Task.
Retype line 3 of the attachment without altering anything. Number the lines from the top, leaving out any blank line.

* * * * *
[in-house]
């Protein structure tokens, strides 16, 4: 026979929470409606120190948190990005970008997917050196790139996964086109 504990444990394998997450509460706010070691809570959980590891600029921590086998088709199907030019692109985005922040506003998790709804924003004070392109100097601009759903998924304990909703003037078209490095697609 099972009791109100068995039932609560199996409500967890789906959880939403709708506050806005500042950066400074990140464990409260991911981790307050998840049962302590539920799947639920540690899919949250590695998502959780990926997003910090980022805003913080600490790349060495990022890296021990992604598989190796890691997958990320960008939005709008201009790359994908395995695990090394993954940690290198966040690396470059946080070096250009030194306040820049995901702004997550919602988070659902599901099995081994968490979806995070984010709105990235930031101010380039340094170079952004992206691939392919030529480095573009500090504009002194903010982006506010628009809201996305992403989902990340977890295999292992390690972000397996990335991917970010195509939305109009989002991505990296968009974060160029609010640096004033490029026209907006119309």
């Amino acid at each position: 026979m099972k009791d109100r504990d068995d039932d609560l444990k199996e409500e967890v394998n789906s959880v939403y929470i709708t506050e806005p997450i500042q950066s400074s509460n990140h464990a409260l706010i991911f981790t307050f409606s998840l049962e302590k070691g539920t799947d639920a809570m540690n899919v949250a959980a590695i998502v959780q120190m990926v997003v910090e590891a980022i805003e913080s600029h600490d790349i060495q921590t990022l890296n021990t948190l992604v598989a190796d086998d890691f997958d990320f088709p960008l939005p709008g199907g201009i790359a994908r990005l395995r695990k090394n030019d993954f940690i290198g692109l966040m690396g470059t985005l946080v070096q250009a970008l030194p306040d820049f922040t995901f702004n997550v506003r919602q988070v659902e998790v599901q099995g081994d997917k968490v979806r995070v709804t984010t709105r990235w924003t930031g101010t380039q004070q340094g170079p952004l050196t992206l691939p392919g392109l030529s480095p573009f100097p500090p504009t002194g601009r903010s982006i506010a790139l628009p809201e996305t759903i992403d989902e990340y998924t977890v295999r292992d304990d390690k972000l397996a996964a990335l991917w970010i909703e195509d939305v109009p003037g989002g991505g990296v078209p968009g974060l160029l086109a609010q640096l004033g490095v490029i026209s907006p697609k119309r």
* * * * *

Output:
């Amino acid at each position: 026979m099972k009791d109100r504990d068995d039932d609560l444990k199996e409500e967890v394998n789906s959880v939403y929470i709708t506050e806005p997450i500042q950066s400074s509460n990140h464990a409260l706010i991911f981790t307050f409606s998840l049962e302590k070691g539920t799947d639920a809570m540690n899919v949250a959980a590695i998502v959780q120190m990926v997003v910090e590891a980022i805003e913080s600029h600490d790349i060495q921590t990022l890296n021990t948190l992604v598989a190796d086998d890691f997958d990320f088709p960008l939005p709008g199907g201009i790359a994908r990005l395995r695990k090394n030019d993954f940690i290198g692109l966040m690396g470059t985005l946080v070096q250009a970008l030194p306040d820049f922040t995901f702004n997550v506003r919602q988070v659902e998790v599901q099995g081994d997917k968490v979806r995070v709804t984010t709105r990235w924003t930031g101010t380039q004070q340094g170079p952004l050196t992206l691939p392919g392109l030529s480095p573009f100097p500090p504009t002194g601009r903010s982006i506010a790139l628009p809201e996305t759903i992403d989902e990340y998924t977890v295999r292992d304990d390690k972000l397996a996964a990335l991917w970010i909703e195509d939305v109009p003037g989002g991505g990296v078209p968009g974060l160029l086109a609010q640096l004033g490095v490029i026209s907006p697609k119309r």